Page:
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Pioneer Square’s development RailSpur takes a big step

The ‘mini district’ will include apartments, retail, and a hotel when it’s all finished.


Hotel Westland is the third development in the RailSpur complex.

Rendering courtesy of Urban Villages + Another Artist

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Yeah, the phrase “something old, something new” is used for weddings, but it describes a new Pioneer Square development just perfectly.

RailSpur is a new “micro-district” within three ~116 year old buildings in the 100 block of King Street. Two of the three buildings are already open with retail and residential space. A third is in the works that will house a boutique hotel.

The fun stuff

The completed shopping, living, and office areas include:

  • 26 fully-furnished apartments
  • Retail and dining options like biking hub Cassette Club, Heard Coffee cafe, and taqueria Tacolisto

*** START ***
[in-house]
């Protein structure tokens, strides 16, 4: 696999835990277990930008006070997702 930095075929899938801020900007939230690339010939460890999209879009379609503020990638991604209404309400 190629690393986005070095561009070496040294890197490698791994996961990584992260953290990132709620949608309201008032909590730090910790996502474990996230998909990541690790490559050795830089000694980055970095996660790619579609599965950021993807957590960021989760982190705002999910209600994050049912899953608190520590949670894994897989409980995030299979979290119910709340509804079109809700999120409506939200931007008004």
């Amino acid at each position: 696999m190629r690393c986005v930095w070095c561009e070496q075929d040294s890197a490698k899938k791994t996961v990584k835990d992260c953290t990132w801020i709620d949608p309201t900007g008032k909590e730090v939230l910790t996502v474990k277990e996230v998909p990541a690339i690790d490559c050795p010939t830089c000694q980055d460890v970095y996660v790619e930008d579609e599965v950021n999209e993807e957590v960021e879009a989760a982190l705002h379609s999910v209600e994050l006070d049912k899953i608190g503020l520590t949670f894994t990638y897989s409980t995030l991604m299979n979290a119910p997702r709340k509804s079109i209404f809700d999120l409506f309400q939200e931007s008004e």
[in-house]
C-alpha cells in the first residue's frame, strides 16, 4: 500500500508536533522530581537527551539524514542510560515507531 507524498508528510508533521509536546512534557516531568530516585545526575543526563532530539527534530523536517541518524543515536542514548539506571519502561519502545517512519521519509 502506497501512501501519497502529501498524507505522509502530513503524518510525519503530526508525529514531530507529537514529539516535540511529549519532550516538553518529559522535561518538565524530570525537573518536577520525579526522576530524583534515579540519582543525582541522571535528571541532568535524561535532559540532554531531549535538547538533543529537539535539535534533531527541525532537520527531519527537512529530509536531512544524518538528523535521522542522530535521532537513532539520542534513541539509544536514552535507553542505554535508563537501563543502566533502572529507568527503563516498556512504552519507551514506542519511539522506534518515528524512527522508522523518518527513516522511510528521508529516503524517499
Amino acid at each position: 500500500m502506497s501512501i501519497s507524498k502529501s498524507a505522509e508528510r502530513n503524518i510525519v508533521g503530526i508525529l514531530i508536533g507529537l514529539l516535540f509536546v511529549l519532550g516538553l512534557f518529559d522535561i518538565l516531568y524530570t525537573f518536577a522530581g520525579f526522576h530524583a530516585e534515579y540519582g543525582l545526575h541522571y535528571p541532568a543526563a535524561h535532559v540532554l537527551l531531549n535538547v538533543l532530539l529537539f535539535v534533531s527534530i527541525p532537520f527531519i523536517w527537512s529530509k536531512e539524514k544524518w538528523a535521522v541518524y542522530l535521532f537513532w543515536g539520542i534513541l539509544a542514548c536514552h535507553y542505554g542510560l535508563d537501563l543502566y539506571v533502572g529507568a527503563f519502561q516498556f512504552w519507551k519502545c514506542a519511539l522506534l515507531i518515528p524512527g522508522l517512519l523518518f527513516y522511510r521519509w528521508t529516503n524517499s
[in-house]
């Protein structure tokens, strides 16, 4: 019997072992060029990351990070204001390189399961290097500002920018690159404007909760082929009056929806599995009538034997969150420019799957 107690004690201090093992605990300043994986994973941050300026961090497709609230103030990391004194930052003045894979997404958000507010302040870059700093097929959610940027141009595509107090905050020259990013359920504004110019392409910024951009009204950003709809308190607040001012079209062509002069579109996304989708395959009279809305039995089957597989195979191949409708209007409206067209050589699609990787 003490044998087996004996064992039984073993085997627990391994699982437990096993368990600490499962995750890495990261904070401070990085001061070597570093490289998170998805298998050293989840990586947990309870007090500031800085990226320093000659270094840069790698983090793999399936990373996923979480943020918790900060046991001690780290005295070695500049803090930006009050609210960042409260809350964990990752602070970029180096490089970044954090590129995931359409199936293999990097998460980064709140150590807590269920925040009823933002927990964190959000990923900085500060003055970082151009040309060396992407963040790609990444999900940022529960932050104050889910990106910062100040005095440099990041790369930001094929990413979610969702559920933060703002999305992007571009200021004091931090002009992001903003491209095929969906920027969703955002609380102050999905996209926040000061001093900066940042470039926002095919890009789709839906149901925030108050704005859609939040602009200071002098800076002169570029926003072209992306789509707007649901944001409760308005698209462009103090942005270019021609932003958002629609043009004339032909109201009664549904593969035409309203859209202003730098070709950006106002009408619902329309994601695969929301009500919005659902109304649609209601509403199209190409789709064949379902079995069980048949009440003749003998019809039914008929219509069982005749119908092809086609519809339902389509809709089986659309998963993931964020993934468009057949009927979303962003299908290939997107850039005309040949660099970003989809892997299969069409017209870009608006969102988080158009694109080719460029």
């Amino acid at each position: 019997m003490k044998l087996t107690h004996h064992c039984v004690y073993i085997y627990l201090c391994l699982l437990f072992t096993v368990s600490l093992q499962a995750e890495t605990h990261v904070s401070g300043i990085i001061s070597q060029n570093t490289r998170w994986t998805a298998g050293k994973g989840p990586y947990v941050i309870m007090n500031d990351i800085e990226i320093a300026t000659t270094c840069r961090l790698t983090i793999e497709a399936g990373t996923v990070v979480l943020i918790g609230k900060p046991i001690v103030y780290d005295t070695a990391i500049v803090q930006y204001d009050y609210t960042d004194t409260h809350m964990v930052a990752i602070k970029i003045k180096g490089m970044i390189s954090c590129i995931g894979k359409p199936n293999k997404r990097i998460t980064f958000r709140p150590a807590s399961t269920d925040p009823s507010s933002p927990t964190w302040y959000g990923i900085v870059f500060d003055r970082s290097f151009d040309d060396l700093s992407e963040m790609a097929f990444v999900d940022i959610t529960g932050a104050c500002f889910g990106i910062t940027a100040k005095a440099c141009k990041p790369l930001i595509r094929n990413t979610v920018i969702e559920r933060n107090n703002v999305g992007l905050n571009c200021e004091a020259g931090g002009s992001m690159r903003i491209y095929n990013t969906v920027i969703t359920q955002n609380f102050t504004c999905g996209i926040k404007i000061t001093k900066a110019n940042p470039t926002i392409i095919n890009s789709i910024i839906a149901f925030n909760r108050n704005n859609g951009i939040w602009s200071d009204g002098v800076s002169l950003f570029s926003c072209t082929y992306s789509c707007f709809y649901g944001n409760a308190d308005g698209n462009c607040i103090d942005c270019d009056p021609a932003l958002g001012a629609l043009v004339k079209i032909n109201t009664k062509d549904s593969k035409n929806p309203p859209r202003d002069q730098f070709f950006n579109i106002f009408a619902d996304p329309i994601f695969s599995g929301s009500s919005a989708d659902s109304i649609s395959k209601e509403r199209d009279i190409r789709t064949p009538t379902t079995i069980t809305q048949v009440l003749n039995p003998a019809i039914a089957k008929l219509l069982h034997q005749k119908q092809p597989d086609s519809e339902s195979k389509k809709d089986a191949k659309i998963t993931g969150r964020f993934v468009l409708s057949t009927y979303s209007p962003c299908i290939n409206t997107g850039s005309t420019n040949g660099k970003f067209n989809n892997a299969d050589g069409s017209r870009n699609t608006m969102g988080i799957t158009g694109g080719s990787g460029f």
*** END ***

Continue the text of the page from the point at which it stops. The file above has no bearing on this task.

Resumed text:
• Event spaces in the alleyways joining all three buildings

Hotel Westland — opening in 2024 — will be the last piece to the puzzle. Only a few renderings have been released to give Seattleites a taste of what’s to come, but the hotel will be operated by the Aparium Hotel Group.

It’ll have:

  • A new restaurant
  • 120 guest rooms
  • And, tah dah — Pioneer Square’s first rooftop bar with views of the Puget Sound and surrounding sports stadiums

The developer said the general idea of the micro-district is to create something where there’s always activity — whether that’s someone sitting on a patio with a margarita or working hard at their desk.


Yep — we’re pretty already in love with the view from Hotel Westland’s soon-to-be rooftop bar.

Photo by SEAtoday Staff

The nerdy stuff

Denver-based developer Urban Villages is leading the renovation project, the company’s first foray into Seattle.

President and Partner Jon Buerge said their goal on refurbishing older buildings — rather than staring from scratch — is to protect the historical nature of the spaces, which attracted them to Pioneer Square.

“You can’t replace the heavy wood, the brick, or the layers and layers of stories,” said Buerge.

Renovating pre-existing structures is also, in general, a little softer on the environment since developers aren’t expending energy resources on a full rebuild.

Ready to check it out? Take a tour of the available space (and some work from local artists) during Pioneer Square’s First Thursday Art Walk.

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